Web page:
Patagoniafresh produces aromas and juice concentrates from apple, grape, berries, and other ingredients. The borrower is the leading exporter of non-citrus juice concentrates in the southern hemisphere and a strategic supplier of large markets seeking to reduce the risk of climate effects linked to the hemisphere. The juice concentrates are exported primarily to the United States, Canada, and Mexico.
Patagoniafresh is controlled by Empresas Iansa S.A., a reputable Chilean agribusiness company.
IIC financing will be provided in parallel with financing from other local banks. The proceeds will be used to refinance current short-term liabilities, finance working capital requirements, and make investments to improve the plant’s energy and production efficiency.
Classification: This is a category III project according to the IIC’s environmental and labor review procedure because it could produce certain effects that may be avoided or mitigated by following generally recognized performance standards, guidelines, or design criteria. The main environmental and labor considerations related to the project are raw materials quality, management of liquid effluents and solid waste, air emissions, energy savings, product quality control and safety, fire safety, personal safety, and emergency response.
Raw Material Quality and Traceability: Patagoniafresh gets its raw materials from local fruit producers and processors. All producers use industry practices to supply the export market with fresh fruit and turn over to the juice industry the products that do not meet export standards due to color, size, or other defects, but that can be traced and meet the same standards of quality, health, and food safety. The use of phytosanitary products meets the export market requirements established in the standards (BPA, EUREPGAP, etc.).
Liquid Effluents: The processing plants generate liquid effluents wherein the primary contaminant load is organic and derives from the processed fruit (sugars) and, to a lesser extent, cleaning products (sodium hydroxide and sodium hypochlorite). Three of the plants (San Fernando, Molina, and Linares) conduct biological treatments in aerobic ponds involving sludge separation, chlorination, and discharge into irrigation canals. The Ovalle plant performs an initial physical separation using decantation and flotation followed by filtration to remove solids. The effluent is disposed of through infiltration into the land. The extracted sludge is concentrated with flocculant aggregates and then sent to authorized landfills.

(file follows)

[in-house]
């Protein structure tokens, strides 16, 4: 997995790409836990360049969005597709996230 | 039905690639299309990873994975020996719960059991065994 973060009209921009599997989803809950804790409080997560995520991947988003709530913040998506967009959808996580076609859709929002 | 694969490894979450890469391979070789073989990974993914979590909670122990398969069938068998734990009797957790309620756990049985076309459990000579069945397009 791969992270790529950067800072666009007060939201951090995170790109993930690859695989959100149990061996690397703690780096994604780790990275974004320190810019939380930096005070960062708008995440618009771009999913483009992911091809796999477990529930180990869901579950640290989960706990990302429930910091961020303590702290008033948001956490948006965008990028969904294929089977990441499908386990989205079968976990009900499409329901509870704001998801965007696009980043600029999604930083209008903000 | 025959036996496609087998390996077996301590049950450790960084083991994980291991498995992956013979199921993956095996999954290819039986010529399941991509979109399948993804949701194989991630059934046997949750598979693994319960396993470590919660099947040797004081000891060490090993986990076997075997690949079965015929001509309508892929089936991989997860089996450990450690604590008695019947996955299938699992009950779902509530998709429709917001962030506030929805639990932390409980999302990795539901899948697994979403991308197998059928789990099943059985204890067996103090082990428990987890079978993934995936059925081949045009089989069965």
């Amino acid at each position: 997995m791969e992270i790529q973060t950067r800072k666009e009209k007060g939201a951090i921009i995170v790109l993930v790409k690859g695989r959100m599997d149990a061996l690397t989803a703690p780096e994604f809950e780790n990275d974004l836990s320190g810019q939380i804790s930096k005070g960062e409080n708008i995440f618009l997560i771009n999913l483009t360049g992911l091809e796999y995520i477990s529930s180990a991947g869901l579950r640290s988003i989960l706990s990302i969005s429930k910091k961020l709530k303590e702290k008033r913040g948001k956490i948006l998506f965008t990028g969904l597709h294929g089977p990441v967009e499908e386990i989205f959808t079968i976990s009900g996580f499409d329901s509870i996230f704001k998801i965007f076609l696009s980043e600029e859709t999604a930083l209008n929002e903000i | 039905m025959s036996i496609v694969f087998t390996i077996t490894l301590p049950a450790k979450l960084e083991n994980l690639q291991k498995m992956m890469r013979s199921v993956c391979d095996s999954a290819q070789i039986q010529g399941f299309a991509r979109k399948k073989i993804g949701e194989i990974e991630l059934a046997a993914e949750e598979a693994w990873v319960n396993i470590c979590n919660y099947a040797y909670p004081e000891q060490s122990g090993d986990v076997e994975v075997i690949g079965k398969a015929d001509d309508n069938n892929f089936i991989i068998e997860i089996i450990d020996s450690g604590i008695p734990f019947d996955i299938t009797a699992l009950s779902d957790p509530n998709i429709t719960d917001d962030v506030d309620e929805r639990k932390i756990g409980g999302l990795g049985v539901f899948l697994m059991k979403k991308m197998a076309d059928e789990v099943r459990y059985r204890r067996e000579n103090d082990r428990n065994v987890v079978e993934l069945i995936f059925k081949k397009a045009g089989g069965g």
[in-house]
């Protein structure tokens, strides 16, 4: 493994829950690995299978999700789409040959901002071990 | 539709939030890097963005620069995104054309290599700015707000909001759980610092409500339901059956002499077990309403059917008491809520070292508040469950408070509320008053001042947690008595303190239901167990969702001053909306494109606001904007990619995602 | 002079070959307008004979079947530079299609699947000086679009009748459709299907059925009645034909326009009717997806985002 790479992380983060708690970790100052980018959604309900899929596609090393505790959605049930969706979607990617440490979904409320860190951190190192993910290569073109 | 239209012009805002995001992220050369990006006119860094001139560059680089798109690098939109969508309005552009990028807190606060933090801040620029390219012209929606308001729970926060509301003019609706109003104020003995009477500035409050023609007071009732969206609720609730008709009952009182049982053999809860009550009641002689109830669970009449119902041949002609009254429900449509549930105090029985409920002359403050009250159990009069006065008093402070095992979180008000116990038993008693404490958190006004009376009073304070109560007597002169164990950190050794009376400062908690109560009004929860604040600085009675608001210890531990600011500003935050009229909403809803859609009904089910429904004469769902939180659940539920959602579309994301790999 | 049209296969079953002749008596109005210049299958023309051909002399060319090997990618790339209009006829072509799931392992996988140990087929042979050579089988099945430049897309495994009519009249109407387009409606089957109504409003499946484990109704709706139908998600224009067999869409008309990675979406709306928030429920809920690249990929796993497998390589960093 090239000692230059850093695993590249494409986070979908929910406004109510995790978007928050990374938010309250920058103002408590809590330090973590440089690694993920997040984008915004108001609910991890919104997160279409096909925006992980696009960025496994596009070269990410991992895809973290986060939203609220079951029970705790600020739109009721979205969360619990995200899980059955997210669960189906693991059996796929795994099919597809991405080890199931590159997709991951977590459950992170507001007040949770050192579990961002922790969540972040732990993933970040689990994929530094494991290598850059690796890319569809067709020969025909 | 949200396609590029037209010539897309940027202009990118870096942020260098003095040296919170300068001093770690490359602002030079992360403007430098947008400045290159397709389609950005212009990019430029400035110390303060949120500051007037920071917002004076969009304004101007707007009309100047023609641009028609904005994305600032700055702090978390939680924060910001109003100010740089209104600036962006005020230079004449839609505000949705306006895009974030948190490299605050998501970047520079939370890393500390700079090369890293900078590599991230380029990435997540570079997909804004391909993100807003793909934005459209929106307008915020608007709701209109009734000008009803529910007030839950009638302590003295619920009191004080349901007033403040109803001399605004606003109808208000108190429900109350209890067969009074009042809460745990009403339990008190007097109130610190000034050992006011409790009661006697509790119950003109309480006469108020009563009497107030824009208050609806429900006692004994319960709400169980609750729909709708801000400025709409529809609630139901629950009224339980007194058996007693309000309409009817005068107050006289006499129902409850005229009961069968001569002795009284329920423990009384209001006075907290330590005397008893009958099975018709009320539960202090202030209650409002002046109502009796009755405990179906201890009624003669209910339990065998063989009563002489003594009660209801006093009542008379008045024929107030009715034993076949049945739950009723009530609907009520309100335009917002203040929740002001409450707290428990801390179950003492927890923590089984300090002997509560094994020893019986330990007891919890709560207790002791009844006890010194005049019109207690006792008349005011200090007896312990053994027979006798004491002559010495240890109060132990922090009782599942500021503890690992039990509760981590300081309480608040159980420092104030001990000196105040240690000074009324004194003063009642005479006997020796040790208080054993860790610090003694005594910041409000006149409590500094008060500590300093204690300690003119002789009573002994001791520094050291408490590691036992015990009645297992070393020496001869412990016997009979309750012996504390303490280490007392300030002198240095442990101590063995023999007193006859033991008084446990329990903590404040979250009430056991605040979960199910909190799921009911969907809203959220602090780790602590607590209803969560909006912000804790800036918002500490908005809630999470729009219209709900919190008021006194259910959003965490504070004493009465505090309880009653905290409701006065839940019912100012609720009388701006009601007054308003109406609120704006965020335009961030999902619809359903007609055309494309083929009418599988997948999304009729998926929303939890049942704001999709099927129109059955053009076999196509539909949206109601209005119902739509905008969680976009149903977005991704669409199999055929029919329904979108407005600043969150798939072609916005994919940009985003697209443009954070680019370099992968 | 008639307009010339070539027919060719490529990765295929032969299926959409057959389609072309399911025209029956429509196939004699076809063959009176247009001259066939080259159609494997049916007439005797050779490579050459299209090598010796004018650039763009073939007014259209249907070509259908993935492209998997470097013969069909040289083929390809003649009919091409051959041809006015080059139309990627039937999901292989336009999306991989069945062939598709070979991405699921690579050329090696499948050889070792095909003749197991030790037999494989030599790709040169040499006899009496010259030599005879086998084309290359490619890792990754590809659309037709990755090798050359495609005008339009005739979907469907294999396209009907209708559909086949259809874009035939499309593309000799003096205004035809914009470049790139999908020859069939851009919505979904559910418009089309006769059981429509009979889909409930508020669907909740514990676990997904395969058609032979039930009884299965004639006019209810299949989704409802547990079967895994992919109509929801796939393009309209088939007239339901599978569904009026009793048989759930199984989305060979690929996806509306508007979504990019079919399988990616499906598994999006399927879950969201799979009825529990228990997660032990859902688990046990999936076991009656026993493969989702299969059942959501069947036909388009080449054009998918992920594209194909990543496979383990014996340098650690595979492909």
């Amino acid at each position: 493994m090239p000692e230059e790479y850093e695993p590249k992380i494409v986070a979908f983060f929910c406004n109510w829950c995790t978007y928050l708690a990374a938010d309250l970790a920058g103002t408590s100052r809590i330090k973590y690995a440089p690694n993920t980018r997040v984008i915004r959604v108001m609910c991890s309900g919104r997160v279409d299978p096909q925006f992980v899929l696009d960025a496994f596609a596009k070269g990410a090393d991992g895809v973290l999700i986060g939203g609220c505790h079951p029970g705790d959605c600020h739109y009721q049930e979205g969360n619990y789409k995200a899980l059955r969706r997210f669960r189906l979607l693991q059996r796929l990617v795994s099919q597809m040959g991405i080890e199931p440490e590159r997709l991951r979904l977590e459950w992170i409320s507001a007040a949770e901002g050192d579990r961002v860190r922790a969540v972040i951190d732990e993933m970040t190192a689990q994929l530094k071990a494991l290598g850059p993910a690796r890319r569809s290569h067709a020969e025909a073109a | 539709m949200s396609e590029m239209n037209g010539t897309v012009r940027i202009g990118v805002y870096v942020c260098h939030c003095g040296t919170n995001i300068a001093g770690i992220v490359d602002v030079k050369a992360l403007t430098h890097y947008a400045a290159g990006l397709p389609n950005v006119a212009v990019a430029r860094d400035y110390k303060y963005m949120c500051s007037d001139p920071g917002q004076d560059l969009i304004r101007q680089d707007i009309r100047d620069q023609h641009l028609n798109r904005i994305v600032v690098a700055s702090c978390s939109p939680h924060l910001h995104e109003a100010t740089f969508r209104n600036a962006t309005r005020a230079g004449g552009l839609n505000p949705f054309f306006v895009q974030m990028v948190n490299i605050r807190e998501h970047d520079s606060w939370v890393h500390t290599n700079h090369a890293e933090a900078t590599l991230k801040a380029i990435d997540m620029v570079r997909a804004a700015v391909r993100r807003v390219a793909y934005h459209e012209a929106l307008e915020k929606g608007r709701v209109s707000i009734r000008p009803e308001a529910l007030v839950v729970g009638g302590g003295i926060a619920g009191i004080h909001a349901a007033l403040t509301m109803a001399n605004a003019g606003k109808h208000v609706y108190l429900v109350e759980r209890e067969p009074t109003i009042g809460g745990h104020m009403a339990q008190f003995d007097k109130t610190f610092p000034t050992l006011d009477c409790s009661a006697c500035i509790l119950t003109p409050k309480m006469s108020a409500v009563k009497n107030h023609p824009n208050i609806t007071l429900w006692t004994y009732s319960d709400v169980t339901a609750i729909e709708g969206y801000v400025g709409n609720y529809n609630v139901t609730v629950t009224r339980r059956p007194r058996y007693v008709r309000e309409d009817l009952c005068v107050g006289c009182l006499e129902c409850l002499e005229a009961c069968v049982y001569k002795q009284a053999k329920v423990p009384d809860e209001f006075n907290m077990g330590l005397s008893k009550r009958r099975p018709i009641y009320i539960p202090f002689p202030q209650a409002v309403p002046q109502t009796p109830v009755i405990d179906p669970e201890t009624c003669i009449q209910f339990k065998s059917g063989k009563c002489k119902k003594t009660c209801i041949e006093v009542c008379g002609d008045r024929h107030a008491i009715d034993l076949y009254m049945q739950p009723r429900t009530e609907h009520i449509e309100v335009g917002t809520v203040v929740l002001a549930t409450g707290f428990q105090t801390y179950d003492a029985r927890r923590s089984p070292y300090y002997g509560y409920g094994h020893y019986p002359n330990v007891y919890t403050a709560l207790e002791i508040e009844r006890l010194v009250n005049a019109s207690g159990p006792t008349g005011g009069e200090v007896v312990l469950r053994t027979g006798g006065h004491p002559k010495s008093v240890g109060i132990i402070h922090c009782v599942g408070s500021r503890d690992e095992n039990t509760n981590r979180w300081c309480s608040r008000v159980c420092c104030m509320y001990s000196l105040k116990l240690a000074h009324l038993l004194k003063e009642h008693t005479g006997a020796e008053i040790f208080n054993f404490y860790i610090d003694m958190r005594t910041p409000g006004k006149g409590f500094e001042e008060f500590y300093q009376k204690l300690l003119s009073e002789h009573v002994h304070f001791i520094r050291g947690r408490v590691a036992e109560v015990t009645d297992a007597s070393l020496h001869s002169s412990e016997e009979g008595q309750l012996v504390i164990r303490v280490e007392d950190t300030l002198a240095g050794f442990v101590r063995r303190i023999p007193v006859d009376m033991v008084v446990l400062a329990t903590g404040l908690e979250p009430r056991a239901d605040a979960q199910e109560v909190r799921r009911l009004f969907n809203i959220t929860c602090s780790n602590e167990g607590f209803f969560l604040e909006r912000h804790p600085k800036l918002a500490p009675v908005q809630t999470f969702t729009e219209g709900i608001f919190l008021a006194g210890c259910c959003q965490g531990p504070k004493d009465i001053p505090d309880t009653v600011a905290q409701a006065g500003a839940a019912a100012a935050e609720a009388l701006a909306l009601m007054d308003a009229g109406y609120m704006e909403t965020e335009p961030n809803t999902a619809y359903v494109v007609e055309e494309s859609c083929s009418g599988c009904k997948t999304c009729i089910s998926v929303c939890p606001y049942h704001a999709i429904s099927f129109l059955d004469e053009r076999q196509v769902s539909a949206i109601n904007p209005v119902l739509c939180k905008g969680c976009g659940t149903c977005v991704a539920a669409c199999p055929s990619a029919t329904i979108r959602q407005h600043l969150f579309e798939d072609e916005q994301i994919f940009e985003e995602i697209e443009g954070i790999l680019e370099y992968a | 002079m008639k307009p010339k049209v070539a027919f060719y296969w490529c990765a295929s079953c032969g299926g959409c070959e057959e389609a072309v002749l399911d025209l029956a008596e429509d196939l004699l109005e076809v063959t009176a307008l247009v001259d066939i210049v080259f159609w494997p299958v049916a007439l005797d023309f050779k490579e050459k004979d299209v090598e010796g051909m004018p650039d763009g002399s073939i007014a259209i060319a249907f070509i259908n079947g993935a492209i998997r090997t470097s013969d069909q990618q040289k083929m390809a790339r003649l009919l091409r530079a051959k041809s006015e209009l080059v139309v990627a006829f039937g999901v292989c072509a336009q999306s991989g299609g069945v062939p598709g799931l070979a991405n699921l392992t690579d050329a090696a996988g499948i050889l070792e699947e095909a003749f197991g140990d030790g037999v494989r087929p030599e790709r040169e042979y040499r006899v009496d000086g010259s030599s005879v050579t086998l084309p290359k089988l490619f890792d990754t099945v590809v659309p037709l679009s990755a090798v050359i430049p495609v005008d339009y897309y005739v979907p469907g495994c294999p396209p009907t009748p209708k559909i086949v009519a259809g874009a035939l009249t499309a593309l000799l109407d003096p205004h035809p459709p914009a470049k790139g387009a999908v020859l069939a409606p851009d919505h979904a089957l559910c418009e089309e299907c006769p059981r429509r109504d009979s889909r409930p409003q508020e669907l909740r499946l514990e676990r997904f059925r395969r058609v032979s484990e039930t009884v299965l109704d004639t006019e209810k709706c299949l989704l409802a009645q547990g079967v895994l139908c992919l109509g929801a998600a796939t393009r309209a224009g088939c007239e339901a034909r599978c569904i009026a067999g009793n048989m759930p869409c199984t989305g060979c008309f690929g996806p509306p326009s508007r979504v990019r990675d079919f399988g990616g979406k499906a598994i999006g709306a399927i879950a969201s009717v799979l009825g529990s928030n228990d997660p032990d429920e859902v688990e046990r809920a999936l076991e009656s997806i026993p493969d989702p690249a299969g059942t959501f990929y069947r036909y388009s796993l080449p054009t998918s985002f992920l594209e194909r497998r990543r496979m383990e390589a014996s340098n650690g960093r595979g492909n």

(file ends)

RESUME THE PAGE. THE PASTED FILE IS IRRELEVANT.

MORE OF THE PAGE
Solid Waste Management: In addition to disposing of the sludge mentioned above, the company generates organic solid waste as a residue of the processed fruit. The main component of this residue is the peel, which is used as cattle feed. A smaller percentage of the residue, which cannot be used in this way, goes to authorized landfills or is used in compost. Domestic waste goes to landfills.
Air Emissions: The main sources of air emissions are the steam generating boilers used in the process. Most of the boilers run on oil and combustion control mechanisms are used to control air emissions. Filters are also used to reduce soot. Emissions are analyzed periodically and comply with national and international standards.
Energy Savings: The company is working on reducing the consumption of steam and has made significant investments to this end, which translates into fuel savings. A multi-stage evaporator for concentrating juice is being installed at the Molina plant; it will reduce fuel consumption by 50%.
A third party operates a boiler that burns forest waste biomass at the San Fernando plant. Patagoniafresh buys the steam from the third-party operator and sells it the processed fruit pits, thereby achieving a significant fossil fuel saving.
Quality Control and Food Safety: The processing plants have certification in the HACCP quality management system based on the Codex Alimentarius, as well as GMA-SAFE and Kosher certification for food ingredients. Clients, most of them international food companies, conduct their own food quality and safety audits, supplementing the above-mentioned certifications. The San Fernando plant also is ISO 9001:2008 certified. The company is working toward implementation of the ISO 22000 standard.
Personal Safety and Emergency Response: The company has procedures for managing crises and responding to emergencies such as fires, earthquakes, and accidents. Periodic fire drills are conducted in the plants.
Social and Labor Issues: Patagoniafresh complies with domestic labor laws. Mandatory core labor standards include social security benefits, freedom of association, organization of workers’ unions, prohibition of forced labor and exploitative and abusive child labor, and nondiscrimination in the workplace. There is a workers’ union for the employees of all company plants. Permanent employees have supplemental health insurance in addition to social security, to which the company contributes 50% of the cost. In the case of temporary workers, the company contributes to a fund to cover their health expenses.
The company has training programs and other benefits for employees and their families. As part of their audits, clients provide positive feedback on the company’s actions in terms of corporate social responsibility.
Oversight and Monitoring: Patagoniafresh will prepare an Environmental Management Plan (EMP) to the satisfaction of the IIC to ensure compliance with domestic regulations and the IIC’s environmental and workplace safety and health guidelines. The EMP will include a yearly report on liquid effluent and solid waste management, occupational health and safety and emergency response training programs, and accident reporting.